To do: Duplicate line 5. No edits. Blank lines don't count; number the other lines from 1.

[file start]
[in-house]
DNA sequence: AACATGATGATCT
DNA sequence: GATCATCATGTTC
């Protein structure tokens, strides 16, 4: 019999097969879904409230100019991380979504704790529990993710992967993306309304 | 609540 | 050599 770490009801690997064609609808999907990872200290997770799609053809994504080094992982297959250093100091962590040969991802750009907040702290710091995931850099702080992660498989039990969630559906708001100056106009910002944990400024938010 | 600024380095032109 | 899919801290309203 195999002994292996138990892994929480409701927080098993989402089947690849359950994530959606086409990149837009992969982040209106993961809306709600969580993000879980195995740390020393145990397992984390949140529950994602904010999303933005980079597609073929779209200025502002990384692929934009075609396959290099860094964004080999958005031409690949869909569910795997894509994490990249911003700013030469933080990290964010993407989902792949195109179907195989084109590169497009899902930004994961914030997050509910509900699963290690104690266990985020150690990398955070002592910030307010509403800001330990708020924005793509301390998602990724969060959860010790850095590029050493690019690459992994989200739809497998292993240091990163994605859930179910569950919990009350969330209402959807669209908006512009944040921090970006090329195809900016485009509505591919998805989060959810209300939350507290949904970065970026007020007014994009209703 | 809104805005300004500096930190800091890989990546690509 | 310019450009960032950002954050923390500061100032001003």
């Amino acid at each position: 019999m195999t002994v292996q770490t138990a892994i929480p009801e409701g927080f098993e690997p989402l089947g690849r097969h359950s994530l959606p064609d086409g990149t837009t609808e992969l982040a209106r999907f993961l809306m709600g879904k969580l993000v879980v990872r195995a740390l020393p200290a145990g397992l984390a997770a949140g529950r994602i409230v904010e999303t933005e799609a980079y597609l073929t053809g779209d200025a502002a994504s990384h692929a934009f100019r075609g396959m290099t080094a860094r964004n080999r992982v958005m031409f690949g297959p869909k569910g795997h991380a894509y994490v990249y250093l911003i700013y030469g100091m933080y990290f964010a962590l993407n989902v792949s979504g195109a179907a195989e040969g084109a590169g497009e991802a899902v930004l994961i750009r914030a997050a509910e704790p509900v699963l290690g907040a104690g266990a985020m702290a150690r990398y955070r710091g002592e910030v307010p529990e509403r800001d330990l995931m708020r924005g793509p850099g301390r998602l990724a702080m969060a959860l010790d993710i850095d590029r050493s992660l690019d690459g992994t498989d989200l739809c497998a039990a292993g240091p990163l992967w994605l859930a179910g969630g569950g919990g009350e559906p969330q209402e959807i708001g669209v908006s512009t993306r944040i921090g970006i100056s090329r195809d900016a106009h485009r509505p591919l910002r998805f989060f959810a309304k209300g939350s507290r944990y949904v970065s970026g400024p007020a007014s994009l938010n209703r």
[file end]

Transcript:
């Amino acid at each position: 019999m195999t002994v292996q770490t138990a892994i929480p009801e409701g927080f098993e690997p989402l089947g690849r097969h359950s994530l959606p064609d086409g990149t837009t609808e992969l982040a209106r999907f993961l809306m709600g879904k969580l993000v879980v990872r195995a740390l020393p200290a145990g397992l984390a997770a949140g529950r994602i409230v904010e999303t933005e799609a980079y597609l073929t053809g779209d200025a502002a994504s990384h692929a934009f100019r075609g396959m290099t080094a860094r964004n080999r992982v958005m031409f690949g297959p869909k569910g795997h991380a894509y994490v990249y250093l911003i700013y030469g100091m933080y990290f964010a962590l993407n989902v792949s979504g195109a179907a195989e040969g084109a590169g497009e991802a899902v930004l994961i750009r914030a997050a509910e704790p509900v699963l290690g907040a104690g266990a985020m702290a150690r990398y955070r710091g002592e910030v307010p529990e509403r800001d330990l995931m708020r924005g793509p850099g301390r998602l990724a702080m969060a959860l010790d993710i850095d590029r050493s992660l690019d690459g992994t498989d989200l739809c497998a039990a292993g240091p990163l992967w994605l859930a179910g969630g569950g919990g009350e559906p969330q209402e959807i708001g669209v908006s512009t993306r944040i921090g970006i100056s090329r195809d900016a106009h485009r509505p591919l910002r998805f989060f959810a309304k209300g939350s507290r944990y949904v970065s970026g400024p007020a007014s994009l938010n209703r």